So, it occurs to me to ask: is the apparent absolute security of the Apple and iOS world worth the trade-off against absolute freedom in the Android world? At the rate of 550,000 Android activations per day and 200 million activations to date, it seems there are plenty of people willing to take the risk for their total freedom. Or, maybe, they just like the Android phones.

You can go with this, or you can go with that.

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Lee Dronick

So, it occurs to me to ask: is the apparent absolute security of the Apple and iOS world worth the trade-off against absolute freedom in the Android world? At the rate of 550,000 Android activations per day and 200 million activations to date, it seems there are plenty of people willing to take the risk for their total freedom. Or, maybe, they just like the Android phones.

There is probably more than just a few reasons. Price, salesperson’s recommendation, anti-Apple sentiment? Recently my sister was going to buy my niece an iPhone, but the Verizon guy talked her into an Android device.

You can go with this, or you can go with that.

Bosco (Brad Hutchings)

Funny, that’s pretty much what I’ve been telling people here for almost 2 years. Apple has pretty much been conducting security theater with its heavily curated approach.

John, you might not call what Android does with apps “sandboxing”, but on the continuum from wide open desktop execution to however ideal and secure you think the iOS execution model is, running Java byte code in Dalvik is 98+% toward the latter.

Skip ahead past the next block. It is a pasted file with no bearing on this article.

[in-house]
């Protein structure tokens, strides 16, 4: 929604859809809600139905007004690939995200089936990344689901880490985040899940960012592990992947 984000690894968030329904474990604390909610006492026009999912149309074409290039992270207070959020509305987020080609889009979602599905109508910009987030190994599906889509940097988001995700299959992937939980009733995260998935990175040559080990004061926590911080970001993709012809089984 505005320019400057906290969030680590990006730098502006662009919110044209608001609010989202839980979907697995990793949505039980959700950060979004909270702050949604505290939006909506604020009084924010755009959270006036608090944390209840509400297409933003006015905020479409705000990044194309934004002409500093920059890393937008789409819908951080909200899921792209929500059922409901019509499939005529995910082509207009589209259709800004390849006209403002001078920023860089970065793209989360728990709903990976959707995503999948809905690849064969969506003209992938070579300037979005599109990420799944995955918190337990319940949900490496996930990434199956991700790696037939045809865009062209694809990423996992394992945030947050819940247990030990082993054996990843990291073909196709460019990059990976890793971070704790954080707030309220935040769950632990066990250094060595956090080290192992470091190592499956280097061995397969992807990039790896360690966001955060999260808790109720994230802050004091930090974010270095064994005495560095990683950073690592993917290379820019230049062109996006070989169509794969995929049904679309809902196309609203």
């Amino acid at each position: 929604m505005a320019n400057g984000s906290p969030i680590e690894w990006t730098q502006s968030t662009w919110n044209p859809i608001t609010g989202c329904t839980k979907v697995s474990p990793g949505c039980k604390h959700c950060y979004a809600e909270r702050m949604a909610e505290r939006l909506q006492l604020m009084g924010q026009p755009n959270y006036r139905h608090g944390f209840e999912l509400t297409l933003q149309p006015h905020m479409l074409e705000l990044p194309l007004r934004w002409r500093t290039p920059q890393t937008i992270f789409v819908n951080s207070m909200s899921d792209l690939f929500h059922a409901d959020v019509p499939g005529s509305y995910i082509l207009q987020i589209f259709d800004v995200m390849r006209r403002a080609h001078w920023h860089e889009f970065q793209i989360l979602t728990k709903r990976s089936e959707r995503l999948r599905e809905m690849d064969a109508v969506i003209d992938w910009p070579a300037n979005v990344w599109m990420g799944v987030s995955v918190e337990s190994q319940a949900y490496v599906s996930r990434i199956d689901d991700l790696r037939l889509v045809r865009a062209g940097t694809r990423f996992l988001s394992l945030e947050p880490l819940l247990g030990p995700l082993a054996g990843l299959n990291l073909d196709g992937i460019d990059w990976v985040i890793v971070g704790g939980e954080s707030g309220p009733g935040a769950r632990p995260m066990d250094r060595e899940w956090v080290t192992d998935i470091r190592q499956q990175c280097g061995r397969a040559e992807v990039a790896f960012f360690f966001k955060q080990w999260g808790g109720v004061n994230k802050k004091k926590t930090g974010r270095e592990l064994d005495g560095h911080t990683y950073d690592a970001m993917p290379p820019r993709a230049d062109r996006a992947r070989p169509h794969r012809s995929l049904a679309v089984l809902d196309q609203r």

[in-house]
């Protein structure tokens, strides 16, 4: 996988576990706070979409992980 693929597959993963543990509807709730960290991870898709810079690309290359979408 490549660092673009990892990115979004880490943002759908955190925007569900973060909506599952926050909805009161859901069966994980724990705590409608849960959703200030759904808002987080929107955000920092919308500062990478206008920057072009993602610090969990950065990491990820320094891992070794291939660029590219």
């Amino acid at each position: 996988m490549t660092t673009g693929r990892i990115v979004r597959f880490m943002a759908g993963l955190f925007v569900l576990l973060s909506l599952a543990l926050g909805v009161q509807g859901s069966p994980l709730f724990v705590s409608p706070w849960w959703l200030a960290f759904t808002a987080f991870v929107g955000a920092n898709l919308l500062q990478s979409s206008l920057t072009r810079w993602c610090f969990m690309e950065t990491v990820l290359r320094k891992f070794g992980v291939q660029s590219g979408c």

As the competition between Android and iOS emerged, I always thought that Apple seemed to be guided by “keeping its 30%” rather than actually making mobile products that suited most segments of the market. In retrospect, that seems doubly true (good or bad). The latest evidence, BTW, is the success of Financial Times’ HTML delivery for its content.

@Lee: The Verizon guy recommending an Android phone isn’t necessarily anti-Apple bias. In the $150 and above range on contract in an LTE market, that Android phone is arguably a better phone unless the customer has a whole bunch of legacy Apple content (e.g. apps).


Nice article. This is the first time I’ve thought seriously about looking in to the android market as a developer.


Until that memorable summer afternoon in 2007 when I bought my first iPhone, I had been a committed Palm OS user.  I started with a Pilot 1000, then upgraded every couple of years, until my last device, a T|X.  My experience with the Palm OS has made me an ardent supporter of the Apple screening process.  While viruses/trojan horses weren’t an issue back then, poorly designed and nonfunctional software was. Nearly every-time I’d download a new piece of software (or even update an old one), my entire device would crash and I’d have to begin the tedious process of trying to figure out what program wasn’t playing nice with the others. It was bad enough on my PDA; on my phone, it would suck.